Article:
Happy 16th birthday! It’s so hard to believe you’ve grown up so much. I can’t put words to how much I love you and how proud of you I am. You are so smart and so brave and so beautiful and I am so blessed that you are mine. I know this has been a hard year, but there’s a lot to learn from it that I want to share with you. New things have been happening with your body for the past few years, like I’m sure I sound like a broken record to be saying. I know sometimes you hate this. You hate when you really don’t feel like running in PE, but you feel like you can’t say anything to your teacher. You hate those breakouts that come once a month. You hate when your brother asks you if you’re on your period just because you’re frustrated with him. You hate the way that men look at you in restaurants or at the grocery store, because you’re just a little girl, my little girl! It’s also new that you really do desire to be with boys and many of your friends have started having sex. I am so proud of the commitment you have made to saving yourself for marriage. Thanks for being really open with me when that’s hard. I know where you are coming from probably so much more than you believe on all of these things. Yes, sometimes it feels like ALL of your friends are having sex. Sometimes it sucks to be a woman. And sometimes it’s confusing to know what to do with all of those feelings in this phase of life. Don’t forget just how many times we’ve talked about what a bad choice it is to be having sex right now. There is no magic eraser for STDs or the heartache that follows. Your choice is such a wise one that I am so grateful I made too. Also, don’t forget that I am always here when you want to talk about any of this. I know that you’ve been taught many messages between school and church about saving yourself for marriage, but remember there are some things they teach that are really sad and really not true. I know they’ve taught that boys are so full of testosterone and girls have to keep them in line. They told me the same things. The truth is I know you have sexual desires too. All girls do. You’re not weird. It’s completely biological and natural. And boys’ brains are not the pile of meat they are sometimes painted to be. Boys can be really deep and think really beautifully, so give them a chance to be. Also, Christians a lot of times like to teach you that purity is worth it for your husband. Let me get on my soap box here. Purity is important for you. Protect YOUR body and YOUR heart. They’ll go on and on with this idea about how your life begins when the right man pursues you, but your life began 16 years ago. You are not complete when this dream guy comes along, because the truth is he might not. You are just as significant and fulfilled in The Lord without any man.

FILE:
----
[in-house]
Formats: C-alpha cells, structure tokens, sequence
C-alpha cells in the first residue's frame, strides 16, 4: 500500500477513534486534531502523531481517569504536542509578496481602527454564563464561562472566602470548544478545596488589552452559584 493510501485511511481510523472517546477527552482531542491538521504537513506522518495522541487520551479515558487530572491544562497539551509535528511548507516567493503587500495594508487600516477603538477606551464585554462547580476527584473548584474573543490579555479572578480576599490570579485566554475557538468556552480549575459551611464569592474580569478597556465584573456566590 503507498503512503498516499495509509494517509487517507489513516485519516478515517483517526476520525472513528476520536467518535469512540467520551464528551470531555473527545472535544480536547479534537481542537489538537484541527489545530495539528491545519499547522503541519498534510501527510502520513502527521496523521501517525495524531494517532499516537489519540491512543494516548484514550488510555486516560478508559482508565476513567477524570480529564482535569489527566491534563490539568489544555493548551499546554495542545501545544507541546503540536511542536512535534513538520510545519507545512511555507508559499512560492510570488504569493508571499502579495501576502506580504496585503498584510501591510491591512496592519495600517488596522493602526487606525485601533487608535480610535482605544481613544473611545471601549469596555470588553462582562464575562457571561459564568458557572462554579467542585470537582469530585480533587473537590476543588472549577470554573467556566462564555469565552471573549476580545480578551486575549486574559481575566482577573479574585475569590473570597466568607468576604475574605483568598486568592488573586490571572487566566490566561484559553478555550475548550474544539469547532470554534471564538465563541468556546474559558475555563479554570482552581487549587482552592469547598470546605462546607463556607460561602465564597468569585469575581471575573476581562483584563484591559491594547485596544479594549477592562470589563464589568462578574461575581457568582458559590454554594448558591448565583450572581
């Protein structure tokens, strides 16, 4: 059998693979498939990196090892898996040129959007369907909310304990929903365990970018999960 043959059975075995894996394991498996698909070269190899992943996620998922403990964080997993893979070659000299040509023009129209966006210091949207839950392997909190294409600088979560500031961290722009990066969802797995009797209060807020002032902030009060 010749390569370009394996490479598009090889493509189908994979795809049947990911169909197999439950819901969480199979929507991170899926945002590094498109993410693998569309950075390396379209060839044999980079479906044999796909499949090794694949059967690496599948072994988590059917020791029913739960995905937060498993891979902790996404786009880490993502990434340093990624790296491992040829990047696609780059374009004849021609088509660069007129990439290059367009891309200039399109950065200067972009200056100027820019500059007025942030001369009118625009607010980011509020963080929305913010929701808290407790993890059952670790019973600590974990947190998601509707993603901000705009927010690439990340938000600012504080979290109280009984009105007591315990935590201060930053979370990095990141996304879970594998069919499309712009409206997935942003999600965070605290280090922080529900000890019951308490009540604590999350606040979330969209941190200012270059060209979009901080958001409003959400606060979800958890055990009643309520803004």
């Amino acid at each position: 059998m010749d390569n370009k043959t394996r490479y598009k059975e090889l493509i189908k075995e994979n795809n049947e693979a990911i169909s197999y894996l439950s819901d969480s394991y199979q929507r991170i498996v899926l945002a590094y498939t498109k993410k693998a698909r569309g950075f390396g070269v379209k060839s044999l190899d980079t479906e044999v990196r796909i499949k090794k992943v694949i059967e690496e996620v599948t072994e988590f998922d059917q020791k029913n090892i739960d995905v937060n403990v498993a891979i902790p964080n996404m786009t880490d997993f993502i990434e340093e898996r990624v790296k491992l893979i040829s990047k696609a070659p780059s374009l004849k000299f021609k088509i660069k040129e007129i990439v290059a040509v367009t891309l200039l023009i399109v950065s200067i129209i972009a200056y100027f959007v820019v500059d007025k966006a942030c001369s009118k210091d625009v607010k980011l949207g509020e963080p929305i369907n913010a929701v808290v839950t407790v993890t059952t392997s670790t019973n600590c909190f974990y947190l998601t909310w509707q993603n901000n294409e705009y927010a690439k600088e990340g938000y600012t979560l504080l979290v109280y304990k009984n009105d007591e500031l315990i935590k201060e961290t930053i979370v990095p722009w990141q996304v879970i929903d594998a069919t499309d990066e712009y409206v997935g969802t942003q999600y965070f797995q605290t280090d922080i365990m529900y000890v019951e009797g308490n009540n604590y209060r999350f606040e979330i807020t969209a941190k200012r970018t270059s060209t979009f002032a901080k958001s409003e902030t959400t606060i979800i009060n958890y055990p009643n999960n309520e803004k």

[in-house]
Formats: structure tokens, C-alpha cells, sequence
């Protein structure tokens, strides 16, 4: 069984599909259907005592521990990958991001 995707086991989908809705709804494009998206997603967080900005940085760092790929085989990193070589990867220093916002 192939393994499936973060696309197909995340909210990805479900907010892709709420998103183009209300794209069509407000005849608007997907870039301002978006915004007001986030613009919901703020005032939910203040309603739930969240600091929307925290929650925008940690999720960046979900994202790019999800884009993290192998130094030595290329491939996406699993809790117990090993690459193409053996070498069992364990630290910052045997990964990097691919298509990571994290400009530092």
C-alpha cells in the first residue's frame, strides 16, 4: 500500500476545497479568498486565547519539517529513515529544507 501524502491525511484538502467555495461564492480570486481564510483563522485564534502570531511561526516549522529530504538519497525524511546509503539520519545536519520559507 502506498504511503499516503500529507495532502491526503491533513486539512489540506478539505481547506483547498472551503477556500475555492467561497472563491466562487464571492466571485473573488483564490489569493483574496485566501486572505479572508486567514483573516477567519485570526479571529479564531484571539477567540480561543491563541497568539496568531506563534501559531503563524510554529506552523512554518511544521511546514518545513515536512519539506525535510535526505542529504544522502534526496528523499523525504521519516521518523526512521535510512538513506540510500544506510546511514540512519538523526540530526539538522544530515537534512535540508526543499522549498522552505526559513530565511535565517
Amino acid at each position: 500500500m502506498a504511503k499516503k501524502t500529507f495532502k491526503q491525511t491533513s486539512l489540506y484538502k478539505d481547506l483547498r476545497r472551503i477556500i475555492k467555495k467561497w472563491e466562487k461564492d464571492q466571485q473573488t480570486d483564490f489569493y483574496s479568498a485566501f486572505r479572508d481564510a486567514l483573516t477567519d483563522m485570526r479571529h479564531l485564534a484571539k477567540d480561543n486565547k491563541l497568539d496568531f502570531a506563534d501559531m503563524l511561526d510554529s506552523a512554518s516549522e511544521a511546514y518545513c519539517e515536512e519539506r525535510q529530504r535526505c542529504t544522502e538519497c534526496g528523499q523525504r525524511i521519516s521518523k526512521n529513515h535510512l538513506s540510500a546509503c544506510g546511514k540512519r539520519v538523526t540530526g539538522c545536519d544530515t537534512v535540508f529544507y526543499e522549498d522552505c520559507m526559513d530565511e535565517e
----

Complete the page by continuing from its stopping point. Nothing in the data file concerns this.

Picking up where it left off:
I know it’s really hard right now that a lot of your friends are having sex. It’s especially hard when those girls are the ones getting guys attention and you’re not- despite how much I know you love hanging out with your dad and I on a Saturday night ;). When I was your age, I really struggled with believing that those guys weren’t giving me attention because I wasn’t pretty enough. I know we’ve talked your whole life about the standard our media sends us that is fake and unattainable and just plain mean, really. I love how comfortable you are in your body. I love watching you dance so freely at weddings, play so fiercely in your games, and just be so comfortable with your friends. But please please remember that when boys aren’t giving you attention because you won’t have sex with them or any of those risky steps along the way we’ve talked about, first, those aren’t guys whose attention you want. But second, your beauty is not defined by their attention or their attraction. The wounds sink deep when you see all of your friends around you with guys when you really want a guys’ attention, but never for a second believe that they would give you attention if ___________________. You never have to change anything about you for the right guy. It’s tempting to meet this need for attention with other things that we’ve talked about too like sexting or looking at porn. I know right now you’re rolling your eyes a little like “oh my gosh, mom, shut up. You literally talk about this all the time.” and I love that you can hear my voice in your head when you start to think about those things. Remember that any image you send never goes away and while it feels like no big deal in the moment, it is. We’ve talked about how porn is so disgusting and can do a lot of really bad things. Baby, it’s a nasty industry full of nasty people and we just can’t support it. Yes, you desire sex. You were created that way. And one day, if you are going to get married, you’ll have an outlet for that passion, but don’t let porn be your outlet, by either becoming it or watching it. You heart is worth so much more than that.
Yes, there has been some conflict with your friends. Girls can be so sweet but also so mean. Let me first remind you to always be a good friend like I’ve seen you be your whole life. So just like we’ve talked about above, girls are making many bad choices at your age and in your social circles. This is not a time to abandon them or to talk about them. Girls are really bad about being emotional bullies. Be a friend.
I hate that we live in a world where we have to talk about these things, but unfortunately they are a part of life. Know you can always talk to me about anything!! I feel like I was just in your shoes.